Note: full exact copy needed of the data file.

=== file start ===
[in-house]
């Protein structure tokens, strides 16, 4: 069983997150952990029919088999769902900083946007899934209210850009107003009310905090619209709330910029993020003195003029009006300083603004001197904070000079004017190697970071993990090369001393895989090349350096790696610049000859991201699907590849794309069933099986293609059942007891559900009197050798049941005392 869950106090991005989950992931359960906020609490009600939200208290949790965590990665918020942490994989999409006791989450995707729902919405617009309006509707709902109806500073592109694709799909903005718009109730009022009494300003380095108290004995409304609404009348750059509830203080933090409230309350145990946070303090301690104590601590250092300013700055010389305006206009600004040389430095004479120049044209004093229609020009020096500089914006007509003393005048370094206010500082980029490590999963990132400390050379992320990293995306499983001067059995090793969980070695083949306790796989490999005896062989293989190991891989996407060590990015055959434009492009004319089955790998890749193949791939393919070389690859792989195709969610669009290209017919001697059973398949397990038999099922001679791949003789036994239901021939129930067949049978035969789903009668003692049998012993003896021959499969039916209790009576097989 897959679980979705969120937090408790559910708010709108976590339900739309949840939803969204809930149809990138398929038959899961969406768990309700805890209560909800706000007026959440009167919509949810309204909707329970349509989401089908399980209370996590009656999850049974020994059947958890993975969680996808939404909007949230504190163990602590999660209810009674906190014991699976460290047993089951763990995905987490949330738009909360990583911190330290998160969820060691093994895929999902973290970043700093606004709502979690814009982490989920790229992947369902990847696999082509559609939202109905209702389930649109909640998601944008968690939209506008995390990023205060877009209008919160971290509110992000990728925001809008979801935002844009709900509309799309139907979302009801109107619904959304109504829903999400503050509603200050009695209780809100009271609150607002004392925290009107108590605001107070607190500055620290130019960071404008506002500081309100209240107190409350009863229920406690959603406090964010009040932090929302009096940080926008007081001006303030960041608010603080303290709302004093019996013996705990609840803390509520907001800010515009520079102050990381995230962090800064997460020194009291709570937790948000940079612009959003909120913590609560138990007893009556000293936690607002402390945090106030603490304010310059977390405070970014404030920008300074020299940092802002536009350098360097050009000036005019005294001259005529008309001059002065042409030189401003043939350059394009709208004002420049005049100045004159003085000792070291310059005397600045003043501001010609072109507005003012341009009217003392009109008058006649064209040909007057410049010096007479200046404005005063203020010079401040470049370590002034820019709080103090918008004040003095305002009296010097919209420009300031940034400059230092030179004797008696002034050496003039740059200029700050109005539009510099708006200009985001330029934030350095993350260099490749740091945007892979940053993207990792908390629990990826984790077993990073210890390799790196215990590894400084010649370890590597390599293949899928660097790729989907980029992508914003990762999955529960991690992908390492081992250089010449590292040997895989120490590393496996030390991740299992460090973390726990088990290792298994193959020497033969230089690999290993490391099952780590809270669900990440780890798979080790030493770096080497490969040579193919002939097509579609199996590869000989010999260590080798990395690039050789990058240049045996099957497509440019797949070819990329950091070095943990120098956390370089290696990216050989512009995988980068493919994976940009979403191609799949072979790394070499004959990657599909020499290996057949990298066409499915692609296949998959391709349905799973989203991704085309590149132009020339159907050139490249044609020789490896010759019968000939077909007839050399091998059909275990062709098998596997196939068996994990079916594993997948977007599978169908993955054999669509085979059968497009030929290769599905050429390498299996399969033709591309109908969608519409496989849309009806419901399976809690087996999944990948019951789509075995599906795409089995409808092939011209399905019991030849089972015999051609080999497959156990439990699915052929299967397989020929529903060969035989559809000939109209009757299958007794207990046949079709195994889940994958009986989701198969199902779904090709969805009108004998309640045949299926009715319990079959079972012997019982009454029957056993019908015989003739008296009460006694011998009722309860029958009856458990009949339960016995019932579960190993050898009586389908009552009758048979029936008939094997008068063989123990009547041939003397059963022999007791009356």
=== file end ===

[in-house]
């Protein structure tokens, strides 16, 4: 069983997150952990029919088999769902900083946007899934209210850009107003009310905090619209709330910029993020003195003029009006300083603004001197904070000079004017190697970071993990090369001393895989090349350096790696610049000859991201699907590849794309069933099986293609059942007891559900009197050798049941005392 869950106090991005989950992931359960906020609490009600939200208290949790965590990665918020942490994989999409006791989450995707729902919405617009309006509707709902109806500073592109694709799909903005718009109730009022009494300003380095108290004995409304609404009348750059509830203080933090409230309350145990946070303090301690104590601590250092300013700055010389305006206009600004040389430095004479120049044209004093229609020009020096500089914006007509003393005048370094206010500082980029490590999963990132400390050379992320990293995306499983001067059995090793969980070695083949306790796989490999005896062989293989190991891989996407060590990015055959434009492009004319089955790998890749193949791939393919070389690859792989195709969610669009290209017919001697059973398949397990038999099922001679791949003789036994239901021939129930067949049978035969789903009668003692049998012993003896021959499969039916209790009576097989 897959679980979705969120937090408790559910708010709108976590339900739309949840939803969204809930149809990138398929038959899961969406768990309700805890209560909800706000007026959440009167919509949810309204909707329970349509989401089908399980209370996590009656999850049974020994059947958890993975969680996808939404909007949230504190163990602590999660209810009674906190014991699976460290047993089951763990995905987490949330738009909360990583911190330290998160969820060691093994895929999902973290970043700093606004709502979690814009982490989920790229992947369902990847696999082509559609939202109905209702389930649109909640998601944008968690939209506008995390990023205060877009209008919160971290509110992000990728925001809008979801935002844009709900509309799309139907979302009801109107619904959304109504829903999400503050509603200050009695209780809100009271609150607002004392925290009107108590605001107070607190500055620290130019960071404008506002500081309100209240107190409350009863229920406690959603406090964010009040932090929302009096940080926008007081001006303030960041608010603080303290709302004093019996013996705990609840803390509520907001800010515009520079102050990381995230962090800064997460020194009291709570937790948000940079612009959003909120913590609560138990007893009556000293936690607002402390945090106030603490304010310059977390405070970014404030920008300074020299940092802002536009350098360097050009000036005019005294001259005529008309001059002065042409030189401003043939350059394009709208004002420049005049100045004159003085000792070291310059005397600045003043501001010609072109507005003012341009009217003392009109008058006649064209040909007057410049010096007479200046404005005063203020010079401040470049370590002034820019709080103090918008004040003095305002009296010097919209420009300031940034400059230092030179004797008696002034050496003039740059200029700050109005539009510099708006200009985001330029934030350095993350260099490749740091945007892979940053993207990792908390629990990826984790077993990073210890390799790196215990590894400084010649370890590597390599293949899928660097790729989907980029992508914003990762999955529960991690992908390492081992250089010449590292040997895989120490590393496996030390991740299992460090973390726990088990290792298994193959020497033969230089690999290993490391099952780590809270669900990440780890798979080790030493770096080497490969040579193919002939097509579609199996590869000989010999260590080798990395690039050789990058240049045996099957497509440019797949070819990329950091070095943990120098956390370089290696990216050989512009995988980068493919994976940009979403191609799949072979790394070499004959990657599909020499290996057949990298066409499915692609296949998959391709349905799973989203991704085309590149132009020339159907050139490249044609020789490896010759019968000939077909007839050399091998059909275990062709098998596997196939068996994990079916594993997948977007599978169908993955054999669509085979059968497009030929290769599905050429390498299996399969033709591309109908969608519409496989849309009806419901399976809690087996999944990948019951789509075995599906795409089995409808092939011209399905019991030849089972015999051609080999497959156990439990699915052929299967397989020929529903060969035989559809000939109209009757299958007794207990046949079709195994889940994958009986989701198969199902779904090709969805009108004998309640045949299926009715319990079959079972012997019982009454029957056993019908015989003739008296009460006694011998009722309860029958009856458990009949339960016995019932579960190993050898009586389908009552009758048979029936008939094997008068063989123990009547041939003397059963022999007791009356």